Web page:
Spring has sprung! And with it, more cheerful tunes. In case of our first vocalist, we have yet another singer who's a mystery wrapped in a sphinx wrapped in a Rubik's Cube. Intrigued? I knew you would be.
The songbird is Nancy Steele, whose 1958 LP "Nitey-Nite" - a Sassy Steele Cheerful Exclusive! - is a breath of fresh air. Her song list might be familiar, but even on tunes like "Skylark," she manages to infuse them with her own mix of breathy yearning and stylish jazz vocal inflections.
But who the heck is she? There's actually two Nancy Steeles to consider. The one spilling out of her blouse above released several sexually-tinged LPs during the same era; the Nancy below released only one LP. Or are they one and the same? Unlikely, but possible. The only mention I was able to spot regarding any singer named Nancy Steele is that she was once an "acquaintance" of opera composer Carlisle Floyd in the early 1960s, which doesn't seem like a fit (I can't see either of them hobnobbing with the opera crowd). Can any of you out there in Internet Land shed any light? She's a lovely singer and it would be wonderful to know more about her.
Meanwhile, forget Batman vs Superman (no, really, forget it right now). Today's mash-up brings us John Adams vs John Corigliano (or that sly J-Co, as I like to call him, because he always looks like he's guilty of something naughty).
Actually, make that a three-way face off, because in addition to J-Co and Adams, there's Franz Waxman, and they're all performed by the insanely gifted violinist Chloe Hanslip with the Royal Philharmonic. It's a mash-up which shouldn't work, and perhaps her version of J-Co's "Red Violin" is lacking in subtlety, but her violent attack is perfect for Adams' "Violin Concertos." I almost jumped out of my skin several times - in a good way.
Speaking of naughty, I j'adore Ana Gasteyer and loved her "Martha Stewart's Topless Christmas" on "Saturday Night Live" from a few years back.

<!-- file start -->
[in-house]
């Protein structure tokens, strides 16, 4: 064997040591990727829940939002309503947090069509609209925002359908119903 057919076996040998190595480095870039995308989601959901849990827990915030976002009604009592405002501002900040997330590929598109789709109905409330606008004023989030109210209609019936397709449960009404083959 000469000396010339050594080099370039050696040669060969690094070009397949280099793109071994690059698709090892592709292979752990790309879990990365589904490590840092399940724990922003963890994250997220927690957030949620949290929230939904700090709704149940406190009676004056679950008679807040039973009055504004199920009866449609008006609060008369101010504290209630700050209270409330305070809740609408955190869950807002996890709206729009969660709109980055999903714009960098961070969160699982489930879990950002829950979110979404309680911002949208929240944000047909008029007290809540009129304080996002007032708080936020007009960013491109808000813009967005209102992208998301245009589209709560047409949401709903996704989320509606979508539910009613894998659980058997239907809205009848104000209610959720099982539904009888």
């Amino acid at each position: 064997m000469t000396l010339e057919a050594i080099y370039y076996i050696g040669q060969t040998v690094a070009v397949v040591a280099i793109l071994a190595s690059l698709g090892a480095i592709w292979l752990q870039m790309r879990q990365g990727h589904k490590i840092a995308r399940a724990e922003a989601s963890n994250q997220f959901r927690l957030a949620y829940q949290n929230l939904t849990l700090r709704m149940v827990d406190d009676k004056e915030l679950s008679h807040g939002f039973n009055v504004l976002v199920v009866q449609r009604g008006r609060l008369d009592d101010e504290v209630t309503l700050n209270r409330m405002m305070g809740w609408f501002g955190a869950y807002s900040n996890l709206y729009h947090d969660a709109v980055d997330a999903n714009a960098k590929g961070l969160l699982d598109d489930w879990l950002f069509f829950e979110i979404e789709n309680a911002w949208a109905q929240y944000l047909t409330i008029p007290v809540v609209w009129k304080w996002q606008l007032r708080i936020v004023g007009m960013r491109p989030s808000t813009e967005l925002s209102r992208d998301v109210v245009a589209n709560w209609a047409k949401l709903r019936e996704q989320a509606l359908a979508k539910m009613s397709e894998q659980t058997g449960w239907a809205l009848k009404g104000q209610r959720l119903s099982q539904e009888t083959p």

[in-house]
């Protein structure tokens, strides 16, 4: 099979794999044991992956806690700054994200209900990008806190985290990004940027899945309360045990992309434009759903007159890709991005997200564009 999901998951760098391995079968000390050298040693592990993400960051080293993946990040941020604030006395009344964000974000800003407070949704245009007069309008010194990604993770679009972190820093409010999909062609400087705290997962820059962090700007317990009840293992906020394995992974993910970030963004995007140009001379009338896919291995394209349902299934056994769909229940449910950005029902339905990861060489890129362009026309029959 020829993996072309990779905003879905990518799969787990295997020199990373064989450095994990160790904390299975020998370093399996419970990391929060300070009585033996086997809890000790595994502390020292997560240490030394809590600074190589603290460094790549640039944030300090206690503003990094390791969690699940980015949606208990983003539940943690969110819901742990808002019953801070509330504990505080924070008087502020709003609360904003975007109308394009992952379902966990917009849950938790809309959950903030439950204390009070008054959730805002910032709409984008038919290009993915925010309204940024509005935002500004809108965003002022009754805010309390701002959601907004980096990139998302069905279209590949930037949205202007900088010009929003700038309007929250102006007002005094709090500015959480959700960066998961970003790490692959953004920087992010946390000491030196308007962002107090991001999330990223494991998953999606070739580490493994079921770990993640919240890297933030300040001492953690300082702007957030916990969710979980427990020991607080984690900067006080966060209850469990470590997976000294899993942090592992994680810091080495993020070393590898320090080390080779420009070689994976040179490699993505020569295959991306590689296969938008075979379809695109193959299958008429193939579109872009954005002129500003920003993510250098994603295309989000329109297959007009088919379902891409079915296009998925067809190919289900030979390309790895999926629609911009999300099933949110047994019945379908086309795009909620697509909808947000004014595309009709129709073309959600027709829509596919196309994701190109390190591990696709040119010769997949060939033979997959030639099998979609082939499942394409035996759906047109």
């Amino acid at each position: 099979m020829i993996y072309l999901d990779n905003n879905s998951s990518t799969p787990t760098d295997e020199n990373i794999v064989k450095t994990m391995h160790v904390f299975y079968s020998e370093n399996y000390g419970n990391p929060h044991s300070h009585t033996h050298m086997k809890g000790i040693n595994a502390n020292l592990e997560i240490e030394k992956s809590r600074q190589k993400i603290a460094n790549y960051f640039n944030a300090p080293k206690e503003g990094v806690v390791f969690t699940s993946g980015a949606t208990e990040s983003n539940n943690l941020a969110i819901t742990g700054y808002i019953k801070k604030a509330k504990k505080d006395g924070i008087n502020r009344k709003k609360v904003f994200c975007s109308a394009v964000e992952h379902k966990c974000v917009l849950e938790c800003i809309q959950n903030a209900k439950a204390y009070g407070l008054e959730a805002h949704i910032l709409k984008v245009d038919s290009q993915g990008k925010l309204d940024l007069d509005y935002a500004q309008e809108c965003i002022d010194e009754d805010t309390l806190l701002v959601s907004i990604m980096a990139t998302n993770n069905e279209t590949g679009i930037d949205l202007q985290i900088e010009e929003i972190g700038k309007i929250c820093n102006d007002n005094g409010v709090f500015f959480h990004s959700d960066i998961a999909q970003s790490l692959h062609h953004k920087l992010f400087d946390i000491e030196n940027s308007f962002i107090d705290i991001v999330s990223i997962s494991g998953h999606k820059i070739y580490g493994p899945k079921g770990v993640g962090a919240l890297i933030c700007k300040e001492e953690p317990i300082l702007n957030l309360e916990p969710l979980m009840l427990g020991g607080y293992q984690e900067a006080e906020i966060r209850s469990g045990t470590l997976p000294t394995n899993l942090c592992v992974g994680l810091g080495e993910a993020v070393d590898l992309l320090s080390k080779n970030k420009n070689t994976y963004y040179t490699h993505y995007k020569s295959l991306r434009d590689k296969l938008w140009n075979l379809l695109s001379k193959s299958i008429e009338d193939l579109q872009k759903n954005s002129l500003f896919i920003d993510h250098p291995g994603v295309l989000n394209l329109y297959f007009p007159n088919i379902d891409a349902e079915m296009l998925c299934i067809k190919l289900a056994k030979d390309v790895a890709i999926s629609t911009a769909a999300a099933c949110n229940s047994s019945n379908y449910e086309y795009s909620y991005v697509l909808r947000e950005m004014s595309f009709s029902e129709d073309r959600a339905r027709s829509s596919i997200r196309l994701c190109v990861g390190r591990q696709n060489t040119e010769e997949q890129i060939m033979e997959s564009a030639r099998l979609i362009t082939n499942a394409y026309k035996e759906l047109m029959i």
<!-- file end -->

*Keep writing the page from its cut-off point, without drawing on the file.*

And, yes, Martha approved:
But did you know? In addition to being a witty comic actor (who trained at The Groundlings) (because of course she did), she also sings. Actually, she's had quite the Broadway career and originated the role of "Elphaba" in the musical "Wicked" (she also livened up that
And now, a guessing game. The guy below, whose first name is Luke, just happens to be emerging near-nudie from the briny deep (which totally happens when you dab Nautica on your pulse points) (just go with it). So here's the question: who is Luke's grandfather?
If you guessed this movie legend, you're correct! I send metaphorical bonbons your way. And don't forget to check out the tunes which accompanied his grandfather's best movies in "Epics: The History Of The World According to Hollywood." The word "history" is meant literally, because this terrif 2-CD set arranges all of its music chronologically. In other words, "The Ten Commandments" come before "El Cid," which comes before "The Sea Pirate," egg-cetera. And every track is composed by a who's-who of MGM's legendary best, like Franz Waxman, Max Steiner, Alfred Newman, Bernard Herrmann and many more.
The Secret Song File is evergreen, ageless and always au courant (of course), and so are some pop acts (despite what you might think of them), like Madge, The Rollings Stones (Keeeeeeeef!), Bruce Springsteen and a certain British pop duo which first bounded onto the scene with a quasi-rap disco sing about gals who lived on the west end.
Throughout the years, they've continued to release new music with varying degrees of success. With their latest release hit a sweet-spot for the fans? It might, because like Madge's "Music" from years ago, this CD's song lyrics are completely inconsequential; it's all about the catchy electro beats. To be blunt, it's mindless, perfect for use with pharmceuticals (one assumes!) and a good accompaniment for dusting, too.
And who doesn't like dusting to a beat?
Clear away the cobwebs in the comments, if you like!